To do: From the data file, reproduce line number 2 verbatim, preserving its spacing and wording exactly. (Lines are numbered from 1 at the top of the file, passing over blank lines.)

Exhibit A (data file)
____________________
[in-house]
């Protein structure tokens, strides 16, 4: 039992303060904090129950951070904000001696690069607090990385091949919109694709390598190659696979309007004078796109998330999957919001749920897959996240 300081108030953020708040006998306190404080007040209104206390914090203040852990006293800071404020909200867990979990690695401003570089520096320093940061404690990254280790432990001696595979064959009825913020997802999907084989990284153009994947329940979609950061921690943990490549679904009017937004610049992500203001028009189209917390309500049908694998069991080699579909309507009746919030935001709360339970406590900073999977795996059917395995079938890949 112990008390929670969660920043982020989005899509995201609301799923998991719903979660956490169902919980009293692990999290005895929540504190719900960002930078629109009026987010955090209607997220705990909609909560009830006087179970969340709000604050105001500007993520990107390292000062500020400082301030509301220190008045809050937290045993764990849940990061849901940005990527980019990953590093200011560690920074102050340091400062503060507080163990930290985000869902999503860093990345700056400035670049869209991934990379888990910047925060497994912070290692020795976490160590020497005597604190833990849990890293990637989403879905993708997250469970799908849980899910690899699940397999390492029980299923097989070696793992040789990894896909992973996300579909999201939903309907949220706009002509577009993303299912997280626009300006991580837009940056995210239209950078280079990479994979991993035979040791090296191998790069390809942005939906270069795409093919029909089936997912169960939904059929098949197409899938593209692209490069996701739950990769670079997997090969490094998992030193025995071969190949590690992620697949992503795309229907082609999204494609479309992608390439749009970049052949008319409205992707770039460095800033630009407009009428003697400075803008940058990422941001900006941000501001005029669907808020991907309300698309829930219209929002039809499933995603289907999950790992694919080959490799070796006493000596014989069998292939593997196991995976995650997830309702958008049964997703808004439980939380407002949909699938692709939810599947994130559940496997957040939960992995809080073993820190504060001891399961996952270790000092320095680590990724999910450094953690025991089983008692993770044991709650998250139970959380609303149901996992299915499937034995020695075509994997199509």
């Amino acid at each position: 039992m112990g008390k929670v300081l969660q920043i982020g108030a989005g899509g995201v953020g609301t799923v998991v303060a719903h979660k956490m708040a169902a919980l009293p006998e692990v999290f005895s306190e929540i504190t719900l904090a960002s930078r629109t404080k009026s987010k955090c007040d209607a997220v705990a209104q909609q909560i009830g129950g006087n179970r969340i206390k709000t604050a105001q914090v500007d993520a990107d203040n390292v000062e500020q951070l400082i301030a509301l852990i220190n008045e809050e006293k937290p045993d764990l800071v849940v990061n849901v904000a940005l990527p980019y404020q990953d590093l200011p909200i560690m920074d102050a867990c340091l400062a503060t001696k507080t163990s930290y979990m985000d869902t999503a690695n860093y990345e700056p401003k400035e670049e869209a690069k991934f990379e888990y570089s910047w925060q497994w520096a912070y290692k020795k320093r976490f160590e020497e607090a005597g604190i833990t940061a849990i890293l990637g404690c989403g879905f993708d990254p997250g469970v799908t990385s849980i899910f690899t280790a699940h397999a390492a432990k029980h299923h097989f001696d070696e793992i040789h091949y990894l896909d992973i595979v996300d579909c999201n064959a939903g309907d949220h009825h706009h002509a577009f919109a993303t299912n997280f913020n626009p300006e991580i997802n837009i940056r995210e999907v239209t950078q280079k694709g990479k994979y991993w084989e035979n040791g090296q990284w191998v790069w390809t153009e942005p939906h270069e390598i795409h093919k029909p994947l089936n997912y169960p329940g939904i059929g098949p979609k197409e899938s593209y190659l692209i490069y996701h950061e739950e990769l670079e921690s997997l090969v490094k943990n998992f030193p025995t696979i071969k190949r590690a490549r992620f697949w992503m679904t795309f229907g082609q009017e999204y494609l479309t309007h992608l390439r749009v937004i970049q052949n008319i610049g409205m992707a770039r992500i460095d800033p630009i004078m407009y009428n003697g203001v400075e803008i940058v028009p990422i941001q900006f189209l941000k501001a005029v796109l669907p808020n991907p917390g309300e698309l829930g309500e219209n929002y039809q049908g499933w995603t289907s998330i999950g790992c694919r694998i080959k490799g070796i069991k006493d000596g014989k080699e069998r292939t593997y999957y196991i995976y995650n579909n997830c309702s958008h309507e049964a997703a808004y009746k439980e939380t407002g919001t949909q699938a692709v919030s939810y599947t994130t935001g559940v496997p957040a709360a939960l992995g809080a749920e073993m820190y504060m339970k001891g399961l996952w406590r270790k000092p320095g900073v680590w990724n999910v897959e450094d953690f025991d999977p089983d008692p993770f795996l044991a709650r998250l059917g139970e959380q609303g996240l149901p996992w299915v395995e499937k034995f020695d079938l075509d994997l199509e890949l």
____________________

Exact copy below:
């Protein structure tokens, strides 16, 4: 039992303060904090129950951070904000001696690069607090990385091949919109694709390598190659696979309007004078796109998330999957919001749920897959996240 300081108030953020708040006998306190404080007040209104206390914090203040852990006293800071404020909200867990979990690695401003570089520096320093940061404690990254280790432990001696595979064959009825913020997802999907084989990284153009994947329940979609950061921690943990490549679904009017937004610049992500203001028009189209917390309500049908694998069991080699579909309507009746919030935001709360339970406590900073999977795996059917395995079938890949 112990008390929670969660920043982020989005899509995201609301799923998991719903979660956490169902919980009293692990999290005895929540504190719900960002930078629109009026987010955090209607997220705990909609909560009830006087179970969340709000604050105001500007993520990107390292000062500020400082301030509301220190008045809050937290045993764990849940990061849901940005990527980019990953590093200011560690920074102050340091400062503060507080163990930290985000869902999503860093990345700056400035670049869209991934990379888990910047925060497994912070290692020795976490160590020497005597604190833990849990890293990637989403879905993708997250469970799908849980899910690899699940397999390492029980299923097989070696793992040789990894896909992973996300579909999201939903309907949220706009002509577009993303299912997280626009300006991580837009940056995210239209950078280079990479994979991993035979040791090296191998790069390809942005939906270069795409093919029909089936997912169960939904059929098949197409899938593209692209490069996701739950990769670079997997090969490094998992030193025995071969190949590690992620697949992503795309229907082609999204494609479309992608390439749009970049052949008319409205992707770039460095800033630009407009009428003697400075803008940058990422941001900006941000501001005029669907808020991907309300698309829930219209929002039809499933995603289907999950790992694919080959490799070796006493000596014989069998292939593997196991995976995650997830309702958008049964997703808004439980939380407002949909699938692709939810599947994130559940496997957040939960992995809080073993820190504060001891399961996952270790000092320095680590990724999910450094953690025991089983008692993770044991709650998250139970959380609303149901996992299915499937034995020695075509994997199509």